Synergistic effect between bioactive glass foam and a perfusion bioreactor on osteogenic differentiation of human adipose stem cells

Laboratory of Biomaterials, Department of Metallurgical and Material Engineering, Engineering School, Universidade Federal de Minas Gerais, Belo Horizonte, Minas Gerais, Brazil
Journal of Biomedical Materials Research Part A (Impact Factor: 3.37). 03/2014; 102(3). DOI: 10.1002/jbm.a.34758
Source: PubMed

ABSTRACT Tissue engineering is a multidisciplinary science which combines a structural scaffold and cells to form a construct able to promote regeneration of injured tissue. Bioactive glass foam produced by sol-gel is an osteoinductive material with a network of interconnected macropores necessary for cell colonization. The use of human adipose-derived stem cell (hASC) presents advantages as the potential for a large number of cells, rapid expansion in vitro and the capability of differentiating into osteoblasts. The use of a bioreactor in three-dimensional cell culture enables greater efficiency for cell nutrition and application of mechanical forces, important modulators of bone physiology. The hASC seeded in a bioactive glass scaffold and cultured in osteogenic Leibovitz L-15 medium in a bioreactor with a flow rate of 0.1 mL/min demonstrated a significant increase in cell proliferation and viability and ALP activity peak after 14 days. The immunofluorescence assay revealed an expression of osteopontin, osteocalcin and type I collagen from 7 to 21 days after culture. The cells changed from a spindle shape to a cuboidal morphology characteristic of osteoblasts. The PCR assay confirmed that osteopontin, osteocalcin and ALP genes were expressed. These results indicate that hASCs differentiated into an osteogenic phenotype when cultured in bioactive glass scaffold, osteogenic Leibovitz L-15 medium and a perfusion bioreactor. Therefore, these results highlight the synergism between a bioactive glass scaffold and the effect of perfusion on cells and indicate the differentiation into an osteogenic phenotype.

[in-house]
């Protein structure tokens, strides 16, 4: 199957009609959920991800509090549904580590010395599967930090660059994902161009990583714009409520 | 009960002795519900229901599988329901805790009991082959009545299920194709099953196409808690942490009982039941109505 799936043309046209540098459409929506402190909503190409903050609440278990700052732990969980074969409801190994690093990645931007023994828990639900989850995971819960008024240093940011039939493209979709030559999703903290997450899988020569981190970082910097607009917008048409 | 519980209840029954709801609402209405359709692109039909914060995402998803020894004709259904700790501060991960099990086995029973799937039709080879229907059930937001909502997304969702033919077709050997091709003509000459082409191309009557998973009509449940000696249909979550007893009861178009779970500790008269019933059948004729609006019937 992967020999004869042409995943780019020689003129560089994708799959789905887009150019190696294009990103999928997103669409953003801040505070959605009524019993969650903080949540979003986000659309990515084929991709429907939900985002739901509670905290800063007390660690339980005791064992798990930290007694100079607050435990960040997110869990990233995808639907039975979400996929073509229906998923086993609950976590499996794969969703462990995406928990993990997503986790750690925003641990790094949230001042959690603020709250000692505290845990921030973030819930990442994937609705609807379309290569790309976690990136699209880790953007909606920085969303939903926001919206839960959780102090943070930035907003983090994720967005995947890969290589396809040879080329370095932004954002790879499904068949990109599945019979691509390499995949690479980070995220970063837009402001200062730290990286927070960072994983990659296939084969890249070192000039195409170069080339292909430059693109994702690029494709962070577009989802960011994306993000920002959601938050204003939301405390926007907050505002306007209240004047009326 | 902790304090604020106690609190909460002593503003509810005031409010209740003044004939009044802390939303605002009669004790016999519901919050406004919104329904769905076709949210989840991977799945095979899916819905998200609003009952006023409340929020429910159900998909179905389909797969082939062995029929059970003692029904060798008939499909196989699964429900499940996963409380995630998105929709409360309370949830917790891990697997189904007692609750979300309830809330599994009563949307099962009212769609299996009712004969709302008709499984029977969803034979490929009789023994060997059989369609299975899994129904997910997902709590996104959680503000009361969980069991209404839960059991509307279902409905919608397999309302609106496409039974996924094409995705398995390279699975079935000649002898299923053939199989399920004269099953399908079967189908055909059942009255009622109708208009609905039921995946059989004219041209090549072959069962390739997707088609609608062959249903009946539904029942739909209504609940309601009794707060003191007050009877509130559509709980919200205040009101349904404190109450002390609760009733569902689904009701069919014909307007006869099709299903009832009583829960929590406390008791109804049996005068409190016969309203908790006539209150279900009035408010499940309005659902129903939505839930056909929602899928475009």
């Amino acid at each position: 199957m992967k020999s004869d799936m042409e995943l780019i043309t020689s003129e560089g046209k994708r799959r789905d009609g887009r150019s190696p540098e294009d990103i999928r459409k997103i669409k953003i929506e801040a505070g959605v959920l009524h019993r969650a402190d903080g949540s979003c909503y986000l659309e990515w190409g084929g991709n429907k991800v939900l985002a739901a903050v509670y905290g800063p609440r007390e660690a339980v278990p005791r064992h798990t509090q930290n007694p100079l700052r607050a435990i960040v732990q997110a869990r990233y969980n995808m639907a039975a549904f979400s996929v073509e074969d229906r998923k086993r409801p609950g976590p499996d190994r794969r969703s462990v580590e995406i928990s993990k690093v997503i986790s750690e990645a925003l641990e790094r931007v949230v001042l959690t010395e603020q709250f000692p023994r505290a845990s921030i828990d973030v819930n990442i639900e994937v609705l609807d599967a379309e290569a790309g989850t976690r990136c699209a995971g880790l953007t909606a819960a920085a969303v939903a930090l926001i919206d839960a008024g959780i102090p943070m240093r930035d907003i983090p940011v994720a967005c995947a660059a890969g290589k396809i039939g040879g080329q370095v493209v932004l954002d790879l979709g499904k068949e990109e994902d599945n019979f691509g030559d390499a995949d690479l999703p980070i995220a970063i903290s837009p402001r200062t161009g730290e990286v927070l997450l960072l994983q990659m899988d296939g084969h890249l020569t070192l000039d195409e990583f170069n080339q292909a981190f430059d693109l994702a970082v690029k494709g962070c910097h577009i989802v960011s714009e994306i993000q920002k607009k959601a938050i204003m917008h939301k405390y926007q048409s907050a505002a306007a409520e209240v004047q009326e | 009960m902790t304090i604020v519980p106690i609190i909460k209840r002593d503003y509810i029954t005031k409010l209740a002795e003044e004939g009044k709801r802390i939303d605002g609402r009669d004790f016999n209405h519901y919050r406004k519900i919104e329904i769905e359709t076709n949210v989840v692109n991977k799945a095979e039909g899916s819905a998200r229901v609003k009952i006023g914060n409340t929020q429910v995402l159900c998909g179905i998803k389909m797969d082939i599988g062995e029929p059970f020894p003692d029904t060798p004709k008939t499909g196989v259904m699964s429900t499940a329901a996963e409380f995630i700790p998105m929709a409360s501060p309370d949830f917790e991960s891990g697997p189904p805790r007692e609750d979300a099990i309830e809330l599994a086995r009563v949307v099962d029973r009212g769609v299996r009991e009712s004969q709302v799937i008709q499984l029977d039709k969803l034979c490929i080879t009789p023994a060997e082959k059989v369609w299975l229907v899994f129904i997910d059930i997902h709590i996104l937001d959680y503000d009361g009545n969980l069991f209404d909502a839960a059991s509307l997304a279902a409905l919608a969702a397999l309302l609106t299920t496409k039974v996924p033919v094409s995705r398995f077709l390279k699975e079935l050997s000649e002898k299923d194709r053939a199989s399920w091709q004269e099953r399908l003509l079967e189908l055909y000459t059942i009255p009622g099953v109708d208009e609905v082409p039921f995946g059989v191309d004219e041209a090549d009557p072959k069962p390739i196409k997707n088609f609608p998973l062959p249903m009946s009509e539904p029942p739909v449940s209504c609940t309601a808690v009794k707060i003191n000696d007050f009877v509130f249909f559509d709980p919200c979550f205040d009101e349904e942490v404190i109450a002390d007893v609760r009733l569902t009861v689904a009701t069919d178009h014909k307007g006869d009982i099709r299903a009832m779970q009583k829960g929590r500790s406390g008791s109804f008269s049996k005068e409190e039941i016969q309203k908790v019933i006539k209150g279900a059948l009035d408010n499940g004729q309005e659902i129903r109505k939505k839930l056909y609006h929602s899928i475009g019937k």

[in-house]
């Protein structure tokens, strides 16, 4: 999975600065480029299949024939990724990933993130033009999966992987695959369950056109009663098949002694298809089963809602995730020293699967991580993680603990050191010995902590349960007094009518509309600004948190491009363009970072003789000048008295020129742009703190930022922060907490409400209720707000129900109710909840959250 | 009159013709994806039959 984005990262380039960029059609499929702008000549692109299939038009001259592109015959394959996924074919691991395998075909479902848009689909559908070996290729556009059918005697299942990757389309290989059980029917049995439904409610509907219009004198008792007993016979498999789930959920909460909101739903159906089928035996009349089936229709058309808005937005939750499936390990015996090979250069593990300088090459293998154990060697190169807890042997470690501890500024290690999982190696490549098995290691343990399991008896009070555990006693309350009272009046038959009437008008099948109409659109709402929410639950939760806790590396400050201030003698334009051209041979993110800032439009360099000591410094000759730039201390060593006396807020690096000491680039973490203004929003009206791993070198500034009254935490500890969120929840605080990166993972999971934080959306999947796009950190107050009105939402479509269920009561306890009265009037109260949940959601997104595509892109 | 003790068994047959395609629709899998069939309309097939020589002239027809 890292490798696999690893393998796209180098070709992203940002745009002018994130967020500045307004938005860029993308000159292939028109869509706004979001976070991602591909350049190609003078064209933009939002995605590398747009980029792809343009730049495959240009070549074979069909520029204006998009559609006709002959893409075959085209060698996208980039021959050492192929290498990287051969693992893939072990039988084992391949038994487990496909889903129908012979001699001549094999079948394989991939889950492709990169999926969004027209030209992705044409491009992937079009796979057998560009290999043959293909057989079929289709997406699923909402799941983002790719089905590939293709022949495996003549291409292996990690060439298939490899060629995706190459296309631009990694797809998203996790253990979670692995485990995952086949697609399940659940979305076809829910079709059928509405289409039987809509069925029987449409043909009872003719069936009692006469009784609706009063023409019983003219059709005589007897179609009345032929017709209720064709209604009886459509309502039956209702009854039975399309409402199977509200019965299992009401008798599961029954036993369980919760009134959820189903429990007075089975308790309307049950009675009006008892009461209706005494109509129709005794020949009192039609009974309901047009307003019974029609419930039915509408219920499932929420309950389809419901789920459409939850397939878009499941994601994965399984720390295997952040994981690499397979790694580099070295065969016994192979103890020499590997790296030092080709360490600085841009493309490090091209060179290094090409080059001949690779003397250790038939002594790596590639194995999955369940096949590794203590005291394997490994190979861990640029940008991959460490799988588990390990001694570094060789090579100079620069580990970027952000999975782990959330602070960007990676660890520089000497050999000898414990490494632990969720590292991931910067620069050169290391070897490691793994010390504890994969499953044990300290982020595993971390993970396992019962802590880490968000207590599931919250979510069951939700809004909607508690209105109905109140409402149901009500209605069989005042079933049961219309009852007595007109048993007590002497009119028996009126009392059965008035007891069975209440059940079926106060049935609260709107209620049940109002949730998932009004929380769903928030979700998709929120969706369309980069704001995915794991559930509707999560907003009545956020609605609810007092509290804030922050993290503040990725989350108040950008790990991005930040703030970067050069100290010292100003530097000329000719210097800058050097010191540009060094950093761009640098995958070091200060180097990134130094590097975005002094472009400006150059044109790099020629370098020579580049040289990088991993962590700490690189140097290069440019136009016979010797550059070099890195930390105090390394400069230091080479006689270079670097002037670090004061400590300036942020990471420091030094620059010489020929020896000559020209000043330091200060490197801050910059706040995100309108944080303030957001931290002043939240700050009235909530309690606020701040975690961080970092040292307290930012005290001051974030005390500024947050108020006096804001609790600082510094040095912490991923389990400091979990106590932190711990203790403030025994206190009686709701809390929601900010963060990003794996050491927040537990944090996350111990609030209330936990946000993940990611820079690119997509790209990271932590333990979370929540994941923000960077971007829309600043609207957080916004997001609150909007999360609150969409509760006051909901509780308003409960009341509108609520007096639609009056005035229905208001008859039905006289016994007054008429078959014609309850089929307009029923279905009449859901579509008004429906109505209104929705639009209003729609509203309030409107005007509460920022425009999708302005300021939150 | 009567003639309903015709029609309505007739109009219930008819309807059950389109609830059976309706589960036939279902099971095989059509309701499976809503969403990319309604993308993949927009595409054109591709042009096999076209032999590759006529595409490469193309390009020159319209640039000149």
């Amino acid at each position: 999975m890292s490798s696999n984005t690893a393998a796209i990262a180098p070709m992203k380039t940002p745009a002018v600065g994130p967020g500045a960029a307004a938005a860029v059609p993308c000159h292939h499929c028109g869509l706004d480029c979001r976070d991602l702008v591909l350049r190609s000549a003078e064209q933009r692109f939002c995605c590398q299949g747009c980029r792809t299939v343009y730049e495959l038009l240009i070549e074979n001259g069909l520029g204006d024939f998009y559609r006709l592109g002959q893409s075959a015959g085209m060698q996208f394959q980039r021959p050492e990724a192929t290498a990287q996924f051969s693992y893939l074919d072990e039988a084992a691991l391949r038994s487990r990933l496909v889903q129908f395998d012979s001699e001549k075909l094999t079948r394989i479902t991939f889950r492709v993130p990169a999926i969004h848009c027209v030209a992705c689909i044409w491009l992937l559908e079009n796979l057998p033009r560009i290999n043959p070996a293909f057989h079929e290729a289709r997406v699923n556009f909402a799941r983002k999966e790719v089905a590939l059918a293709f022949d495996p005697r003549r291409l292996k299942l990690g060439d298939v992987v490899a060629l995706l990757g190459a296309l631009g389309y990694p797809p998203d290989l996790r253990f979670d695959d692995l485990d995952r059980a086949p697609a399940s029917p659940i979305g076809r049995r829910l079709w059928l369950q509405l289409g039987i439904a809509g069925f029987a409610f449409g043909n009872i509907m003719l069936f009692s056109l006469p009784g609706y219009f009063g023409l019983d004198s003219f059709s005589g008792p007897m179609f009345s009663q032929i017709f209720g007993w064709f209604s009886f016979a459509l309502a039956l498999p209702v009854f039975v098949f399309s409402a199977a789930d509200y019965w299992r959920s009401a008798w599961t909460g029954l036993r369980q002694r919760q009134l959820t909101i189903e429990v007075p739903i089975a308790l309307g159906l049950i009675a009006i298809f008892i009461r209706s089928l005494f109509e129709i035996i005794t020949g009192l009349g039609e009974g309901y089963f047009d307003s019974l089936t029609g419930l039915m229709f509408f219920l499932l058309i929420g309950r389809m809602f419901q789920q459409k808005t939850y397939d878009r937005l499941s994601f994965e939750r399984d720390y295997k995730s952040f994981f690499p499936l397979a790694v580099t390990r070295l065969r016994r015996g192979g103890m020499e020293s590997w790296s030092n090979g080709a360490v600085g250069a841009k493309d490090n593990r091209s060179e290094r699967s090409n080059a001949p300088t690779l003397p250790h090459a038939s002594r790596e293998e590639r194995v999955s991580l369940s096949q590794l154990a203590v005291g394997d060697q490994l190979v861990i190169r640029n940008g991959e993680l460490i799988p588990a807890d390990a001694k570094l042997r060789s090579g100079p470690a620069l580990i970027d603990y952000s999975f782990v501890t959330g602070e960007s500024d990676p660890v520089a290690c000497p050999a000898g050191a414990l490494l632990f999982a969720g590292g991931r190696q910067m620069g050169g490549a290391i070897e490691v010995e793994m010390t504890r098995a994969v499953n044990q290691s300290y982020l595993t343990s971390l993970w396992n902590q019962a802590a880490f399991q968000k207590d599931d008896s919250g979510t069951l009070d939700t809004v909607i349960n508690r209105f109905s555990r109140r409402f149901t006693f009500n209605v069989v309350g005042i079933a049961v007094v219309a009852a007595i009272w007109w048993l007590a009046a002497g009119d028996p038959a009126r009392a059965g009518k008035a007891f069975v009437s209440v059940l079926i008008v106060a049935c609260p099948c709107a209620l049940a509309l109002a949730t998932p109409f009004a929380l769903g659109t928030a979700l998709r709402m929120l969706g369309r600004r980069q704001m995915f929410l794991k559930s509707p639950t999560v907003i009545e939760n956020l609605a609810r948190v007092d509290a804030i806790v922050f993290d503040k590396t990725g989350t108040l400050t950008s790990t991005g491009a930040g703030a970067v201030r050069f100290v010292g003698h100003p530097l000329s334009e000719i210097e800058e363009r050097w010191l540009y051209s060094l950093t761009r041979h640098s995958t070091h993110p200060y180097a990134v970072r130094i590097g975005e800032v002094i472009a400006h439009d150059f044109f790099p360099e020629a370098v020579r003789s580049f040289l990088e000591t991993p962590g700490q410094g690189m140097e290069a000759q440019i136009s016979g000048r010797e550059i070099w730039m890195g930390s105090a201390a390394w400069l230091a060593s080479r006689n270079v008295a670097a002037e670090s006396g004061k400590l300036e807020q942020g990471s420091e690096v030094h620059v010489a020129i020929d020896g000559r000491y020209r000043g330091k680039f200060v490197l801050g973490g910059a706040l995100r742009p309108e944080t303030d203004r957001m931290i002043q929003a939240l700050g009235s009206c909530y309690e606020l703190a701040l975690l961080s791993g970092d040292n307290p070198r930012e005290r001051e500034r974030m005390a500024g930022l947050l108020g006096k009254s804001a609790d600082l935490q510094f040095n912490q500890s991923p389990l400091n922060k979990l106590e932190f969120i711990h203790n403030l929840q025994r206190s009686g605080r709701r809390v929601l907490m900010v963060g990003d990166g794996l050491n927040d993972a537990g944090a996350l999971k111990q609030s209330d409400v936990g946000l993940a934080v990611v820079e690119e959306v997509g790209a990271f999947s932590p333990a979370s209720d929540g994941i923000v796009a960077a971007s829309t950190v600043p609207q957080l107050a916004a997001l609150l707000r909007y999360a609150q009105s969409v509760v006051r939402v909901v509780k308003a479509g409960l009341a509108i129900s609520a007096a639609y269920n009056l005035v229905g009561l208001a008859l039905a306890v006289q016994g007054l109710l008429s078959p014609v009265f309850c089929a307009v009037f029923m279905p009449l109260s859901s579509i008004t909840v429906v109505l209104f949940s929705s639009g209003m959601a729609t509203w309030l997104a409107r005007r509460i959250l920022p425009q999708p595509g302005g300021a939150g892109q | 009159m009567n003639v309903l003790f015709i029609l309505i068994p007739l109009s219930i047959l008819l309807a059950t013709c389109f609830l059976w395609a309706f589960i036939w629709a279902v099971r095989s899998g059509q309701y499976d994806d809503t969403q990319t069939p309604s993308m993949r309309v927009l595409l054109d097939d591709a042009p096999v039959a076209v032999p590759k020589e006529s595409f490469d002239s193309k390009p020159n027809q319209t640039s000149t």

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    • "ADSCs can undergo osteogenic differentiation in vitro by exposure to a combination of ascorbate, β-glycerophosphate, various bone morphogenetic proteins (BMPs), dexamethasone, and/or vitamin D3, confirming bone formation using Alizarin Red or Von Kossa staining, usually over a two-week period [45]. Several studies have shown that ADSCs will express multiple markers for osteogenesis in these conditions including cbfa-1, alkaline phosphatase, osteopontin, osteocalcin and collagen I [46, 47]. "
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    ABSTRACT: Craniofacial malformations, have devastating psychosocial implications for many adults and children and causes huge socioeconomic burden. Currently craniofacial defects require soft tissue transfer, bone grafting techniques or difficult procedures such as microvascular free flaps. Such tissues are often limited in quantity, their harvest causes secondary large donor site defects and they lack the capability to fully restore previous form and function. Stem cell technology is being utilised for various tissue and organs of the body and consequently surgeons are eager to transfer these principles for craniofacial surgery. Adipose derived stem cells (ADSCs) are an exciting stem cell source for craniofacial surgeons due to their easy and painless isolation, relatively large abundance and familiarity with the harvesting procedure. ADSCs also have multiple desirable properties including adipogenic, osteogenic and chondrogenic potential, enhancement of angiogenesis and immunodulatory function. Due to these advantageous characteristics, ASDCs have been explored to repair craniofacial bone, soft tissue and cartilage. The desirable characteristics of ADSCs for craniofacial surgical applications will be explained. We report the experimental and clinical studies that have explored the use of ADSCs for bone, cartilage and soft tissue craniofacial defects. We conclude by establishing the key questions that are preventing the clinical application of ADSCs for craniofacial surgery.